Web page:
'I used to think that if there was reincarnation, I wanted to come back as the president or the pope or as a .400 baseball hitter. But now I would like to come back as the bond market. You can intimidate everybody.'
- James Carville, advisor to President Clinton, quoted by Bloomberg
Next year, according to the latest budget, more than £1 in every £4 the Government spends will be borrowed. This means that, after the election, the most powerful force in UK politics will be none of the political parties - it will be the international bond markets that lend the money keeping the country afloat.
The bond markets are where governments go to borrow money, promising to pay it back plus a regular extra 'yield' payment to the lender. If the markets think they are taking a risk lending the money in the first place, they charge a higher yield. This gives bond traders a vast and largely misunderstood power, which is how they like it.
It works like this. If bond traders decide a country cannot manage its own finances they can demand a higher yield – as happened this week when the ratings agency Standard & Poor's downgraded Greece and Portugal's credit ratings, the former to 'junk' status.
Do this to the UK and our debt repayments will be harder to meet, until we end up borrowing billions not to spend on hospitals and schools, but to repay the money we have already borrowed.
All any government can do is make sure it always meets its repayments, which means spending less elsewhere. The Institute of Fiscal Studies suggests the Libs, Labs and Tories are all failing to 'fess up to the cuts they know will be necessary after the election. As someone who doesn't like being lied to, this bothers me, but it doesn't bother the market; the fund managers I’ve spoken to said they didn’t mind who wins on May 6 because the cuts will happen anyway.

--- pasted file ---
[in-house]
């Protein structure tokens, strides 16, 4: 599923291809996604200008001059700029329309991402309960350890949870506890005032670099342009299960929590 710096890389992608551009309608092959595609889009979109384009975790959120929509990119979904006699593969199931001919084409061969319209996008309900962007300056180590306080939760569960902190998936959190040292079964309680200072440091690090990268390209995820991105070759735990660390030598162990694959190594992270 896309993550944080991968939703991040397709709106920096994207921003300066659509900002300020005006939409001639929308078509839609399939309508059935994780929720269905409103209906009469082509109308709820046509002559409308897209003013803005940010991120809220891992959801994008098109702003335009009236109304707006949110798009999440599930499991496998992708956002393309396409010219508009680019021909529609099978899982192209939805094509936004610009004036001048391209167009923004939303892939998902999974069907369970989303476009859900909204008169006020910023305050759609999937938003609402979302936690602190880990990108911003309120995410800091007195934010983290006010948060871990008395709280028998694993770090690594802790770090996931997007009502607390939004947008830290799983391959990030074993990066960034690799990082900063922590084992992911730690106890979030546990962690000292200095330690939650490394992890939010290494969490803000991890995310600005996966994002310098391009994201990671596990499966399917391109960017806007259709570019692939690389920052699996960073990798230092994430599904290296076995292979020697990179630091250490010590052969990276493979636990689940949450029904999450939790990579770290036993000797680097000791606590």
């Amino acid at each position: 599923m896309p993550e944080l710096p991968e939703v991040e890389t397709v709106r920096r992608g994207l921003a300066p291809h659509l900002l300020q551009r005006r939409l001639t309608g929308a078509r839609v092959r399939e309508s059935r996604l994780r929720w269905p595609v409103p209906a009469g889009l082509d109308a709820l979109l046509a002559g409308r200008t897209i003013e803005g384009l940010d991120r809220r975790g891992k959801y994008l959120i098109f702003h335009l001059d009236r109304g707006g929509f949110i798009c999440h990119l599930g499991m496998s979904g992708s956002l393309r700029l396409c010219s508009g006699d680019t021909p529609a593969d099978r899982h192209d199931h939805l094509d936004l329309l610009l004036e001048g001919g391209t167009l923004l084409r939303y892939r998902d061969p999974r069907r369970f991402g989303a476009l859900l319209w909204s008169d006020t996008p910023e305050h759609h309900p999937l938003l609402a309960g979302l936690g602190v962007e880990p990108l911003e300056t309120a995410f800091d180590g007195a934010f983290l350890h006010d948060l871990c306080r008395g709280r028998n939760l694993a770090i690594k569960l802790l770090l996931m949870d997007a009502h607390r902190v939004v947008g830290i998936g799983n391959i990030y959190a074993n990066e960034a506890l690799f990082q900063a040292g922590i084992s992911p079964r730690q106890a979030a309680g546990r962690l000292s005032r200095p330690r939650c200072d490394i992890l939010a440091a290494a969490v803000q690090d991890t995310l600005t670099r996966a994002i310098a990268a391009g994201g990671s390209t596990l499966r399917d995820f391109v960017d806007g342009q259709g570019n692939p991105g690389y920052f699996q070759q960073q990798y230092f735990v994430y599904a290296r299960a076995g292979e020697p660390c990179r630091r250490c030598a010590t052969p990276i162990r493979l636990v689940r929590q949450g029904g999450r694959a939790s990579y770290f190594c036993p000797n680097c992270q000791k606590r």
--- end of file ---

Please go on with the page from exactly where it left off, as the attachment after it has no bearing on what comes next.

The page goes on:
The newts will lose
Why does this matter to you, Ecologist reader? Because if you are a new government wielding the scalpel, the environment is an easy place to make a cut. Few people care about newts the way they care about hospitals and schools. Both local and national conservation charities – heavily reliant on grant funding – are already face uncertain times, with many already cutting budgets, cutting staff and, in one case, selling their own headquarters to keep the cash flow flowing.
Big, green businesses are also being blown off course. Take Engyco, one of five green companies whose fortunes I'm following in The Ecologist Stock-Picking Smack-Down™. A smart renewables utility that hopes to build a £1 billion utility business through investment in the Spanish solar industry, Engyco's plans to float the company in London were beset by fears the Spanish government would cut solar subsidies as its wider economy suffers. T-Solar, Spain's biggest solar producer, has just delayed its own flotation for the same reason.
Engyco now expects to weather the storm, and for the sake of the Smack-Down I hope they do. But further squalls could be provoked if the ratings agencies, including Standard & Poor's, cast their gaze over Spain's finances and don't like what they see.
Update: Things are getting ugly in the bond market. Moments after I filed the above to my editor, Standard & Poor’s announced it had downgraded Spain’s credit rating, because it believes the economy will suffer 'a more protracted period of sluggish growth than previously expected'. I doubt many people, including the Spanish government and many at Engyco, know how this will play out…
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